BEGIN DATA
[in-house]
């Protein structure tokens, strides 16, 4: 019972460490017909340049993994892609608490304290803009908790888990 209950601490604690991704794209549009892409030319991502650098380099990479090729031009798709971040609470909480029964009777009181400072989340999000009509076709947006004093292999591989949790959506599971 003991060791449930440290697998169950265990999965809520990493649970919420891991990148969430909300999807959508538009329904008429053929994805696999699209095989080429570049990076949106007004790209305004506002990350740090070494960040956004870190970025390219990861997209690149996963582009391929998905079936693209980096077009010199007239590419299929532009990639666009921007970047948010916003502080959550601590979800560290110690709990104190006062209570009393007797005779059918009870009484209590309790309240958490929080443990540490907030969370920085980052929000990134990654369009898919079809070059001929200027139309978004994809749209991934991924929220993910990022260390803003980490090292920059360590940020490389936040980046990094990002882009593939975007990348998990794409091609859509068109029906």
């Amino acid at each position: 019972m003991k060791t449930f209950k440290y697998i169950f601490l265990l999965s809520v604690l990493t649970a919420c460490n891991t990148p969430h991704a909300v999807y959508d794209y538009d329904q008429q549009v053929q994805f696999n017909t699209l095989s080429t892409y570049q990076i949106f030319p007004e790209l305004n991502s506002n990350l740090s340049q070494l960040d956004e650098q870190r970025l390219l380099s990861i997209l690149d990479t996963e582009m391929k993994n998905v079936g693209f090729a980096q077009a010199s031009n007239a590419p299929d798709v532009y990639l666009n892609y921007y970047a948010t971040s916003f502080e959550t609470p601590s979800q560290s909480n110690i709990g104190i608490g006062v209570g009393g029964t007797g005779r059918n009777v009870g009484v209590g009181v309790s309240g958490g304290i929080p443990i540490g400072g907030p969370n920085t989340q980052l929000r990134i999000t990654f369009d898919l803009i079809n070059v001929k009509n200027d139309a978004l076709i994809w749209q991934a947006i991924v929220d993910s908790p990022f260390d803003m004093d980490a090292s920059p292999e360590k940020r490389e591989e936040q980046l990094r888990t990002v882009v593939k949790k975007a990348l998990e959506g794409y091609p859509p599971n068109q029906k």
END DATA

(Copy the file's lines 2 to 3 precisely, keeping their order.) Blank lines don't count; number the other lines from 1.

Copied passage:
């Protein structure tokens, strides 16, 4: 019972460490017909340049993994892609608490304290803009908790888990 209950601490604690991704794209549009892409030319991502650098380099990479090729031009798709971040609470909480029964009777009181400072989340999000009509076709947006004093292999591989949790959506599971 003991060791449930440290697998169950265990999965809520990493649970919420891991990148969430909300999807959508538009329904008429053929994805696999699209095989080429570049990076949106007004790209305004506002990350740090070494960040956004870190970025390219990861997209690149996963582009391929998905079936693209980096077009010199007239590419299929532009990639666009921007970047948010916003502080959550601590979800560290110690709990104190006062209570009393007797005779059918009870009484209590309790309240958490929080443990540490907030969370920085980052929000990134990654369009898919079809070059001929200027139309978004994809749209991934991924929220993910990022260390803003980490090292920059360590940020490389936040980046990094990002882009593939975007990348998990794409091609859509068109029906």
């Amino acid at each position: 019972m003991k060791t449930f209950k440290y697998i169950f601490l265990l999965s809520v604690l990493t649970a919420c460490n891991t990148p969430h991704a909300v999807y959508d794209y538009d329904q008429q549009v053929q994805f696999n017909t699209l095989s080429t892409y570049q990076i949106f030319p007004e790209l305004n991502s506002n990350l740090s340049q070494l960040d956004e650098q870190r970025l390219l380099s990861i997209l690149d990479t996963e582009m391929k993994n998905v079936g693209f090729a980096q077009a010199s031009n007239a590419p299929d798709v532009y990639l666009n892609y921007y970047a948010t971040s916003f502080e959550t609470p601590s979800q560290s909480n110690i709990g104190i608490g006062v209570g009393g029964t007797g005779r059918n009777v009870g009484v209590g009181v309790s309240g958490g304290i929080p443990i540490g400072g907030p969370n920085t989340q980052l929000r990134i999000t990654f369009d898919l803009i079809n070059v001929k009509n200027d139309a978004l076709i994809w749209q991934a947006i991924v929220d993910s908790p990022f260390d803003m004093d980490a090292s920059p292999e360590k940020r490389e591989e936040q980046l990094r888990t990002v882009v593939k949790k975007a990348l998990e959506g794409y091609p859509p599971n068109q029906k």